Summary: The Disciplinary Rules do not forbid per se an attorney from drafting a will in which the attorney is named a beneficiary for his parent, at his parent's request, provided that the attorney makes full disclosure of the possible effect of the disposition on his independent professional judgment.
Facts: An attorney has been asked to prepare a will for his mother that bequeaths her property to her children equally. He asks whether he may perform the service without violating the Disciplinary Rules.
Discussion: The apparent simplicity and equality of the proposed distribution conceal a potential ethical issue. Conventional as the mother's intentions may appear, a choice is nonetheless being made. For example her children may have widely disparate needs which counsel should call to her attention; and he may find it appropriate to make recommendations as to what will happen to a share of a child who predeceases the mother with or without issue, what is to be done with the shares of minors, who is to be executor, guardian, etc.
DR 5-101(A) provides:
Except with the consent of his client after full disclosure, a lawyer shall not accept employment if the exercise of his professional judgment on behalf of his client will be or reasonably may be affected by his own financial, business, property, or personal interests.
The Ethical Considerations, which were "not adopted as a rule of this court" by the Supreme judicial Court but which were declared to "form a body of principles upon which the Canons of Ethics and Disciplinary Rules ... are to be interpreted," add some specificity to DR 5-101(A).
EC 5-2 states that "A lawyer should not accept proffered employment if his personal interests ... will, or there is a reasonable probability that they will, affect adversely the advice to be given or services to be rendered the prospective client." EC 5-5 applies this principle to the receipt of a gift from a client.
A lawyer should not suggest to his client that a gift be made to himself or for his benefit. If a lawyer accepts a gift from his client, he is peculiarly susceptible to the charge that he unduly influenced or over-reached the client. If a client voluntarily offers to make a gift to his lawyer, the lawyer may accept the gift, but before doing so, he should urge that his client secure disinterested advice from an independent, competent person who is cognizant of all the circumstances. Other than in exceptional circumstances, a lawyer should insist that an instrument in which his client desires to name him beneficially be prepared by another lawyer selected by the client.
It is apparent that the thrust of these ethical considerations is somewhat different from that of the disciplinary rule, which focuses on disclosure and consent. The ethical considerations suggest that there are additional safeguards that a lawyer should ordinarily take in this situation. But these ethical considerations were not adopted as rules and serve only as guiding principles to interpretation of the rules. To the extent that there may seem to be conflict between the Disciplinary Rules and the Ethical Considerations or that the Ethical Considerations impose different conditions on a lawyer's actions from those imposed by the Disciplinary Rules, the Disciplinary Rules state the mandatory requirements and are controlling.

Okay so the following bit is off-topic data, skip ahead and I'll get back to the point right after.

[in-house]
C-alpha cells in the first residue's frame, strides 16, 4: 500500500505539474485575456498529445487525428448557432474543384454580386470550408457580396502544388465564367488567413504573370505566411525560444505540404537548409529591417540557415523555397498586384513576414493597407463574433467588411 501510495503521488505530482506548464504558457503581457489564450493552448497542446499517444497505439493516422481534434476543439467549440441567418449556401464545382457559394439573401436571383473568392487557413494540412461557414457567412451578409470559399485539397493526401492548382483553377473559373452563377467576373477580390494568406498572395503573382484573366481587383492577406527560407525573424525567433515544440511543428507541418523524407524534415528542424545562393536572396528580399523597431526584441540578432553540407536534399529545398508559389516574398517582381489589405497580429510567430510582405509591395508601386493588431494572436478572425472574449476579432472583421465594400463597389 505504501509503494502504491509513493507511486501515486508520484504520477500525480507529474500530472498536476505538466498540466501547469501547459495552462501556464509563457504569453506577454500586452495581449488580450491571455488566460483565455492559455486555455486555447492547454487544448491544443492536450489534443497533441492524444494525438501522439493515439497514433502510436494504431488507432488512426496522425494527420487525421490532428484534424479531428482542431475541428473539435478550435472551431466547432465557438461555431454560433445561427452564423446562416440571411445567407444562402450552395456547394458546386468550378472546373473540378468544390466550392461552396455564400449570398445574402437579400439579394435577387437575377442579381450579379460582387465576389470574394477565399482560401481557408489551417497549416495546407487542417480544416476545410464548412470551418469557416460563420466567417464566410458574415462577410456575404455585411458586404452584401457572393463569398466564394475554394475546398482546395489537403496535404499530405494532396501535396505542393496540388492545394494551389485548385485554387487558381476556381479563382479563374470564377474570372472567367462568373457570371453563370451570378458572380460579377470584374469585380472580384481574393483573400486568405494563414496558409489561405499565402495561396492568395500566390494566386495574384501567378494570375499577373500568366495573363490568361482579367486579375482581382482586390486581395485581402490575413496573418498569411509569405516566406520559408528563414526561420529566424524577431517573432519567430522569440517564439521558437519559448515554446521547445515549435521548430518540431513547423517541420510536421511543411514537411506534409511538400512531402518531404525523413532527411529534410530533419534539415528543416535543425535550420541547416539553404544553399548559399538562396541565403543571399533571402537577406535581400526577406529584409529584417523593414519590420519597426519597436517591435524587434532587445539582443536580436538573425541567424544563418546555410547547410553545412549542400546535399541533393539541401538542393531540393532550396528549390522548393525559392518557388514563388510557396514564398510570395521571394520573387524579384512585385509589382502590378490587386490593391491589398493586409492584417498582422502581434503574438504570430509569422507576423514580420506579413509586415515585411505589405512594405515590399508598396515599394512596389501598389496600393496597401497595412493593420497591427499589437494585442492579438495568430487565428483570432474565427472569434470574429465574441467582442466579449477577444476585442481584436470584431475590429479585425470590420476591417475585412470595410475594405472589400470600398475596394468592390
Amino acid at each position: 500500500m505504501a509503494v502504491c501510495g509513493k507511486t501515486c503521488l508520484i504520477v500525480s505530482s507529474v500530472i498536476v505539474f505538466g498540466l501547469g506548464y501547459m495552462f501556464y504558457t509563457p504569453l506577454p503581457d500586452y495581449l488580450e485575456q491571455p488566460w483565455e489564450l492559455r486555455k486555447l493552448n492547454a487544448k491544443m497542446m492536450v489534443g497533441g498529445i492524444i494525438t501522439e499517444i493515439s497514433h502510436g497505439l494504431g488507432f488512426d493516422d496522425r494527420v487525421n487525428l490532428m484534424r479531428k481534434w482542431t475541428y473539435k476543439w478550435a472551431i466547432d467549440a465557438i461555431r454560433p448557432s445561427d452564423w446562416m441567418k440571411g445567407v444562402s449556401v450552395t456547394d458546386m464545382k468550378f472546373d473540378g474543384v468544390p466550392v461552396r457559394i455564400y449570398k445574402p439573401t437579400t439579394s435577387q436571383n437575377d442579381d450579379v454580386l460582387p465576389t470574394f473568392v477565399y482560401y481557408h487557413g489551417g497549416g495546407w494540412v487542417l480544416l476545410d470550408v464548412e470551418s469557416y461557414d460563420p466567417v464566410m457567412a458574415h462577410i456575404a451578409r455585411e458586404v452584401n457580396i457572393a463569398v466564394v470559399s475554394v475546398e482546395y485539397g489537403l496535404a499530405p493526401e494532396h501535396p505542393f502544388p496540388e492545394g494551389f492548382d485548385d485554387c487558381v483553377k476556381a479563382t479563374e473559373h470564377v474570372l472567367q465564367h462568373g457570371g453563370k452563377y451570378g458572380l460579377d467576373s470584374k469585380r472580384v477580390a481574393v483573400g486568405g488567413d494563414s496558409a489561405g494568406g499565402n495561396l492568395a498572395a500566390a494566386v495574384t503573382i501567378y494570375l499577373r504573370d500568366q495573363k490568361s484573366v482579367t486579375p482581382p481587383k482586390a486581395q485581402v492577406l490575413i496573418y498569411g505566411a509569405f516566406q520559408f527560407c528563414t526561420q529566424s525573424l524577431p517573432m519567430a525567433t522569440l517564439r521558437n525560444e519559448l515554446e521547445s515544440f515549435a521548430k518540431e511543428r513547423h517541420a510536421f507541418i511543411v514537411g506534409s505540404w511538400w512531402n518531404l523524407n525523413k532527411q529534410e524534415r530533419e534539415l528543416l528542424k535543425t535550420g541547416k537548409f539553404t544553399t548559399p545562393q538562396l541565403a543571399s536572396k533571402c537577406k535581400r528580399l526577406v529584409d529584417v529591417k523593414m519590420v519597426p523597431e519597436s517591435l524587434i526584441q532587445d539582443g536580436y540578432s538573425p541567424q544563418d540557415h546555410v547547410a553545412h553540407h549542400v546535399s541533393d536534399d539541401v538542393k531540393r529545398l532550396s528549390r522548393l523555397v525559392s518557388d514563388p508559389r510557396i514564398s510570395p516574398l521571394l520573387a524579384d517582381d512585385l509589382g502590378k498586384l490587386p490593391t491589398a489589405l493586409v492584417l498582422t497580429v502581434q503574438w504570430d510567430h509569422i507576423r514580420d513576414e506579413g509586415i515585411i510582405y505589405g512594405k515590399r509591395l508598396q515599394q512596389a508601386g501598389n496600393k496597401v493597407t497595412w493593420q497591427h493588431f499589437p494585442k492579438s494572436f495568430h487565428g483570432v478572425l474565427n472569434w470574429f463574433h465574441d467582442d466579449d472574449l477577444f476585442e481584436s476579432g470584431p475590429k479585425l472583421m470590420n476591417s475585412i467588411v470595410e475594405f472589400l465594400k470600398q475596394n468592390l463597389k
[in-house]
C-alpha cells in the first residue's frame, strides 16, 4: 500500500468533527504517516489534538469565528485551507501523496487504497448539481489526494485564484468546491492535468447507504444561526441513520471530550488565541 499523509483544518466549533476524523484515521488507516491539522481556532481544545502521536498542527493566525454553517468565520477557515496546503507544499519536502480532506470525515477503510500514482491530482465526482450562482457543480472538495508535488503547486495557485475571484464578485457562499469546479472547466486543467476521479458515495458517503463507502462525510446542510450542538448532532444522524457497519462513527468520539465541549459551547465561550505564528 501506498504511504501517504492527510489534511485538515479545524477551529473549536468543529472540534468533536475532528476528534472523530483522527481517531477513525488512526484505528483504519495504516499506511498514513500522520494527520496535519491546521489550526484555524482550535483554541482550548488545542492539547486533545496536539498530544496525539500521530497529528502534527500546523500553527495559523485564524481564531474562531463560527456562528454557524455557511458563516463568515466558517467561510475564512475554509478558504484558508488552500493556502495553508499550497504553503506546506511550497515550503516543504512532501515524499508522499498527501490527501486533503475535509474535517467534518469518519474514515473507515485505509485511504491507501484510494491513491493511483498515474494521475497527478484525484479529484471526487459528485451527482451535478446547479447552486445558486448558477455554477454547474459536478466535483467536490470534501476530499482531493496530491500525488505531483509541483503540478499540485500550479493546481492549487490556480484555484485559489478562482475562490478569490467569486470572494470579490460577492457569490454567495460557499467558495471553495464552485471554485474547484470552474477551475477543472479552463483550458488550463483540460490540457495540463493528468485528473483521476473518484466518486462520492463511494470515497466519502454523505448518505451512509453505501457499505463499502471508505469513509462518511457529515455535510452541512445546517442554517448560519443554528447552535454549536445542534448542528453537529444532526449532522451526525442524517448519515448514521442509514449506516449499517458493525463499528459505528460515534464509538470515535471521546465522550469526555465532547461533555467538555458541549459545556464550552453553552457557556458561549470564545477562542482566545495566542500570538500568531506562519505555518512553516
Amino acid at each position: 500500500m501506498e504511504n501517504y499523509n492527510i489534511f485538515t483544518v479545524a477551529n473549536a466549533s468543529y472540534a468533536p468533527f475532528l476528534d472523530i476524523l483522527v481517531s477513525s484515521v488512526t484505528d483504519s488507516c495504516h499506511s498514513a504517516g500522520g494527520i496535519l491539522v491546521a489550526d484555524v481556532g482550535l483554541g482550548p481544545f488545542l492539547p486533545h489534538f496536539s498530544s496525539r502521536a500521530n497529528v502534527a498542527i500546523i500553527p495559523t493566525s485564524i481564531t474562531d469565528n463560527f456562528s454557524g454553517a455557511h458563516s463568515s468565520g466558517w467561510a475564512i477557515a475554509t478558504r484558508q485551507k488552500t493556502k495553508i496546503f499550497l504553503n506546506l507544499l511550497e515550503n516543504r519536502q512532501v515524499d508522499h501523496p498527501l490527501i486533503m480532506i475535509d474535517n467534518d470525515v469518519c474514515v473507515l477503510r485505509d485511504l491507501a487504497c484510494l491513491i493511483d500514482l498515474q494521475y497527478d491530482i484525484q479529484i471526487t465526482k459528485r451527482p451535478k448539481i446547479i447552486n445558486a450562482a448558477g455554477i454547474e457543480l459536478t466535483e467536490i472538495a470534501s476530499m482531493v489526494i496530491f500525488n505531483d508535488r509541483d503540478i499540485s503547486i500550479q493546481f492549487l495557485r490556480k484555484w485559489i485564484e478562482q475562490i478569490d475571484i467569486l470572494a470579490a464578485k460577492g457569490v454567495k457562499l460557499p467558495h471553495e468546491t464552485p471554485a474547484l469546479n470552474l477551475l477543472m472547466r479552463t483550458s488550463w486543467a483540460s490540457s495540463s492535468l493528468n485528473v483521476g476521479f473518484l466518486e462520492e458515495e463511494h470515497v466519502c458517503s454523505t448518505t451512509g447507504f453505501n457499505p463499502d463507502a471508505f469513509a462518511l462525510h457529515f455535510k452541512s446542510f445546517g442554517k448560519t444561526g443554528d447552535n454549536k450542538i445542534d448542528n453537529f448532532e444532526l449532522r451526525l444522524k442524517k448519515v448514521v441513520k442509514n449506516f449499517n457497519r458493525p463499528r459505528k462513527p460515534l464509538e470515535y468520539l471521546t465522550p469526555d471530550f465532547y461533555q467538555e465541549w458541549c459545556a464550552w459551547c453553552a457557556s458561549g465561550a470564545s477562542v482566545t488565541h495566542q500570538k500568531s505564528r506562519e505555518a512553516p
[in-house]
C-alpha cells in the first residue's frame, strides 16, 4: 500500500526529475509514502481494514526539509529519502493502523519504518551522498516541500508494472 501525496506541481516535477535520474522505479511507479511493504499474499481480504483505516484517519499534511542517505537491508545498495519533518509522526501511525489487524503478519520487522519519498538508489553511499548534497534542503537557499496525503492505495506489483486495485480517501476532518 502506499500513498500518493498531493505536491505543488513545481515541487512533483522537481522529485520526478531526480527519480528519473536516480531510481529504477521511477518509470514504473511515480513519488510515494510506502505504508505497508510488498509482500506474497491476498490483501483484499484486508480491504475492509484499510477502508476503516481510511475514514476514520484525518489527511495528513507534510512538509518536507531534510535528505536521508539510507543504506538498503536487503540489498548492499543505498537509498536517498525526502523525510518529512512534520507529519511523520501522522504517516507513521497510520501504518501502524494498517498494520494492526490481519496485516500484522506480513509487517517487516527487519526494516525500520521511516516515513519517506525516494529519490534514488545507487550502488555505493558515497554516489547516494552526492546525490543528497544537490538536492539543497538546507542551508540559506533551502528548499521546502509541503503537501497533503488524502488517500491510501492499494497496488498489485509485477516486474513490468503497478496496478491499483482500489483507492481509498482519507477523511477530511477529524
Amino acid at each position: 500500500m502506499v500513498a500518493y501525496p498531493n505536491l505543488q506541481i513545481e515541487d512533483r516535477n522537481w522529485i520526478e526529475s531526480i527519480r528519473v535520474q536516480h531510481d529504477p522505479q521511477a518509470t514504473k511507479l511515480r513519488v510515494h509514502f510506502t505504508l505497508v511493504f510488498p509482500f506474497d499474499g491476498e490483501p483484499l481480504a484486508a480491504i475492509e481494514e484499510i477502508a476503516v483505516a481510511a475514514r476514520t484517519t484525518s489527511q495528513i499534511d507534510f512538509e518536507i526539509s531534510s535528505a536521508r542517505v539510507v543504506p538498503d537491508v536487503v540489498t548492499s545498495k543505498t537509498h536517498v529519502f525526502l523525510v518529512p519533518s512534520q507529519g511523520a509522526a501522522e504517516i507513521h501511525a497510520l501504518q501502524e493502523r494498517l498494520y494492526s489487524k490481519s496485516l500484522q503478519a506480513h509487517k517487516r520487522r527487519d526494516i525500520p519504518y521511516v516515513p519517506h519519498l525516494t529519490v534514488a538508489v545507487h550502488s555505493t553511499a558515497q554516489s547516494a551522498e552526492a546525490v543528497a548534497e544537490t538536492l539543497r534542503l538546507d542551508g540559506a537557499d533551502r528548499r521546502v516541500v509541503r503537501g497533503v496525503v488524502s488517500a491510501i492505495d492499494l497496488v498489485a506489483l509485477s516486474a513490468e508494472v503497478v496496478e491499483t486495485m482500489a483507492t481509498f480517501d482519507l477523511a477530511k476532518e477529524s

In responding to the present inquiry therefore we believe that there is no ethical prohibition per se against a lawyer's preparing a will for a parent, at the parent's request, provided that the lawyer makes disclosure of the potential effect of his interest on his independent professional judgment. Of course there may be situations where the effect on the lawyer's interest would be such that the lawyer would not be able to render competent advice and in such circumstances DR 6-101(A) would forbid the representation. In addition, such a transaction as the one contemplated will ordinarily be subject to careful judicial scrutiny upon a charge of undue influence, see Wood v. McDonald, 332 Mass. 220 (1955) and cases cited therein, and courts sometimes do look at the considerations mentioned in the Ethical Considerations in addition to, or perhaps as bearing upon, the adequacy of disclosure and consent. But issues of disclosure, consent and undue influence turn on the facts of particular situations and it will often be possible for a lawyer to perform the requested service for a parent without violating the rules. We note that the current draft of the Kutak Commission's proposed Model Rules of Professional Conduct would permit the lawyer to draw a will when he is a donee so long as the client is a relative. See Rule 1.8(c). Presumably disclosure, called "consultation" in the proposed Model Rules, is also required. See Rule 1.7(b). See also ABA Informal Opinion 1145 (1970) detailing the circumstances under which it is permissible for an attorney-beneficiary to draw a will for a spouse.
Permission to publish granted by the Board of Delegates, September 28, 1982. As stated in the Rules of the Committee on Professional Ethics, this advice is that of a committeee without official governmental status.